The Padang (Malay for “ground”) has witnessed many Singapore triumphs. It was here that Singaporeans gathered to mark the end of the Japanese occupation on September 12, 1945, where Yusof bin Ishak was installed as our nation’s first Yang di-Pertuan Negara (head of state), and the location where our State Flag, State Crest and National Anthem was unveiled on December 3, 1959. It was also the site of our very first NPD on August 9, 1966.
Nowadays, you can enjoy an unobstructed view of the famous pitch while enjoying one of the many restaurants at Singapore Cricket Club.
Discover the installations of the Maison des Arts
The Old Parliament is the oldest public building in the country. Completed in 1827, it is here that crowds gathered to witness the 1962 debates over the proposed merger with Malaysia. After Singapore gained independence on August 9, 1965, this building became our first Parliament. Parliament then moved to North Bridge Road in 1999 and in 2004 this national monument reopened as The Arts House.
The House of the Arts is now home to the literary arts of Singapore, hosting multidisciplinary arts programs and festivals, including literary, cinematographic, visual and performing arts.
Stay at the Fullerton Hotel
Who wouldn’t want to stay on Singapore’s waterfront? This chic building was once the general post office and also housed the Chamber of Commerce, the Singapore Club, and various government offices. Fullerton Square was also a popular location for political gatherings from the 1950s until the early 1980s. This five star hotel we see today was opened in 2001.
Dining at Picotin, The Fullerton Waterboat House
It’s a big paktor place with spectacular views over Marina Bay at sunset, but at the end of the 19th century it was the office of the master attendant, the port’s highest official. This small building at the mouth of the Singapore River was also known as the “Water House” because it provided fresh water to incoming ships until 1990.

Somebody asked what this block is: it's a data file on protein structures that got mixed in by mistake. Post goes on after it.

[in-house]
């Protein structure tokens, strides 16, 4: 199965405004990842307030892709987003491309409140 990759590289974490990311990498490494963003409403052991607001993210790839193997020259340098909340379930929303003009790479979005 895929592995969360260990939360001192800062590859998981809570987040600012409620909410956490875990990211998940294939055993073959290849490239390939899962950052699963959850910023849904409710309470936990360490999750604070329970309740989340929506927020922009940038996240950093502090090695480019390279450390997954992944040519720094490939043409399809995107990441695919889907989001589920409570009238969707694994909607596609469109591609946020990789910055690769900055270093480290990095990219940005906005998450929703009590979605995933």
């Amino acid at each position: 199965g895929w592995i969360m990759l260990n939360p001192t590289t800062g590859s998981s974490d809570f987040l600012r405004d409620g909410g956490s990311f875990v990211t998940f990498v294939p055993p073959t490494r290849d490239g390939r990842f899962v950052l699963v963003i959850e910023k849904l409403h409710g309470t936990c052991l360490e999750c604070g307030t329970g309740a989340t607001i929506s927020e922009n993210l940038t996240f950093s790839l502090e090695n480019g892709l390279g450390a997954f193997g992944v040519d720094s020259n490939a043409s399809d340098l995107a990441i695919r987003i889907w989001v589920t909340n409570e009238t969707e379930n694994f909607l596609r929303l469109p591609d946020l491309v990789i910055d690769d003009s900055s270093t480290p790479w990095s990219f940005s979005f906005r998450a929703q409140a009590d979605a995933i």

Your Insta-walk checklist here:
Old hill police station
This colorful, instagrammable place was once the tallest government building when it was built in 1934 and housed 280 employees. During World War II, the Japanese used the building as an interrogation center. Later it became the headquarters of the police until 1980. Today the Ministry of Communications and Information is based there, as well as the Ministry of Culture, Community and Youth. Fun fact: this national monument has 927 windows.
Central fire station
Another popular spot worthy of Insta, the Central Fire Station opened in 1909 and continues to serve the nation as the oldest fire station. His red bricks and white plaster were once covered in camouflage paint during WWII to hide from Japanese bombers, but he still suffered direct hits. This national monument was essential in the fight against major fires such as the 1972 blaze that destroyed the Robinson Department Store in Raffles Place.
This church has deep-rooted ties to the Armenian community who came to Singapore to practice their profession in the early 19th century. Built in 1835, many notable Armenians have been buried here, including Agnes Joaquim, who cultivated the Vanda Miss Joaquim orchid in 1893 – our national flower.
This building was the Tao Nan School between 1912 and 1982. It was the first local Chinese school to teach Mandarin in 1916 and also taught English from 1914. The school moved to Marine Parade in 1982, and later became a part of Asian Civilizations Museum from 1997 to 2005. This national monument was renovated in 2005 and reopened as Peranakan Museum in 2008.
The passing story Asia
If you want to explore the rich history of our country’s birth, you can follow NHB’s Jubilee Walk Trail. Get your map and trail guide here.
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This article first appeared in Wonderwall.sg.